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The Three Advents of Ascent

12/07/2013 Comments (7)

As I sit here writing this I just returned from giving a retreat to a group of Directors of Religious Education based in part on my book Navigating the Interior Life. We talked about spiritual growth secrets of the saints yesterday, and then with one more session to go, I lost my voice - 100% gone.

Now at home I am wiped out, tired, and feeling run down. Even so, I have a great deal of joy and peace. I saw God work yesterday in a few folks who allowed themselves to be moved by Him. Don’t be fooled by an instinct to think that I am speaking figuratively. I saw Him in a powerful and tangible way, offering healing, hope, and the abundant life. My prayer for each participant is that they will embrace this offering and pursue it with passion. If they do, they will discover a relationship with God that is likely far more profound than they had ever imagined.

Do I indicate that they need more because there was anything fundamentally deficient in them? Absolutely not. The reality is, that anyone, even a saint, when coming face to face with their next step of union with God, will discover the same powerful contrast, the same wonder, the same extraordinary reality that we, in this life, will never arrive at some final destination of spiritual growth - that He always has more in store if we will only allow Him to work in us.

This means that there is a never-ending possibility of ascent in the Catholic faith. There is no end destination in this life. There is no state where we can assume we know all that God has for us. Those who are are more intellectually focused might instinctively think otherwise -  graduate degree in theology - what more is there to learn? Those who are more experientially oriented might believe otherwise - lifted to the heights of heaven in prayer - what more is there to experience?

St. Paul reflects on this reality in his second letter to the Corinthians when he says, “‘What no eye has seen, nor ear heard, nor the heart of man conceived, what God has prepared for those who love him…”

St. Bernard of Clairvaux also reflects on this reality in his moving treatment of the Three Comings of Christ:

“We know that there are three comings of the Lord. The third lies between the other two. It is invisible, while the other two are visible. In the first coming he was seen on earth, dwelling among men; he himself testifies that they saw him and hated him. In the final coming all flesh will see the salvation of our God, and they will look on him whom they pierced. The intermediate coming is a hidden one; in it only the elect see the Lord within their own selves, and they are saved. In his first coming our Lord came in our flesh and in our weakness; in this middle coming he comes in spirit and in power; in the final coming he will be seen in glory and majesty.

In case someone should think that what we say about this middle coming is sheer invention, listen to what our Lord himself ways: If anyone loves me, he will keep my word, and my Father will love him, and we will come to him. There is another passage of Scripture which reads: He who fears God will do good, but something further has been said about the one who loves, that is, that he will keep God’s word. Where is God’s word to be kept? Obviously in the heart, as the prophet says: I have hidden your words in my heart, so that I may not sin against you.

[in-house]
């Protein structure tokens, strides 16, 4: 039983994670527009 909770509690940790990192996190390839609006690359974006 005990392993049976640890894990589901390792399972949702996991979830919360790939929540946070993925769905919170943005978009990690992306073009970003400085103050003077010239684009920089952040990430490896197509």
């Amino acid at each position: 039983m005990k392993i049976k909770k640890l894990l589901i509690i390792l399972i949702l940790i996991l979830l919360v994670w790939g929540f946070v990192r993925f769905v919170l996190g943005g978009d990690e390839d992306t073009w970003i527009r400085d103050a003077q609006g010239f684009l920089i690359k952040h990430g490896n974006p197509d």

Keep God’s word in this way. Let it enter into your very being, let it take possession of your desires and your whole way of life. Feed on goodness, and your soul will delight in its richness. Remember to eat your bread, or your heart will wither away. Fill your soul with richness and strength.

Because this coming lies between the other two, it is like a road on which we travel from the first coming to the last. In the first, Christ was our redemption; in the last, he will appear as our life; in this middle coming, he is our rest and consolation.

If you keep the word of God in this way, it will also keep you. The Son with the Father will come to you. The great Prophet who will build the new Jerusalem will come, the one who makes all things new. This coming will fulfill what is written: As we have borne the likeness of the earthly man, we shall also bear the likeness of the heavenly man. Just as Adam’s sin spread through all mankind and took hold of all, so Christ, who created and redeemed all, will glorify all, once he takes possession of all.”

So it is that coming to know God is a never-ending adventure. Please take some time lean into the reality of the three Advents of our Lord this year. You won’t regret the energy and time required. He will be found if we will seek Him. It is His promise and he is always true to His promises.

Blessed Advent to you and yours.

 

Excerpt from Sermo 5, In Adventu Domini, 1-3: Opera Omnia, Edit. Cisterc. 4 {1966}, 188-190 is used in the Roman Office of Readings for Wednesday of the First Week of Advent.

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About Dan Burke

Dan Burke
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Dan Burke is an award winning author, speaker, regular voice on Register Radio, the Executive Director of the National Catholic Register and founder of the Avila Institute for Spiritual Formation. Dan has appeared on EWTN's Journey Home program, blogs on the spiritual life over at Roman Catholic Spiritual Direction and his latest book, Navigating the Interior Life - Spiritual Direction and the Journey to God is available through EWTN's Religious Catalogue. Dan's journey began in Judaism, matured into a living relationship with Christ as a Protestant, and after fifteen years of exploration has found his home in the Catholic Church.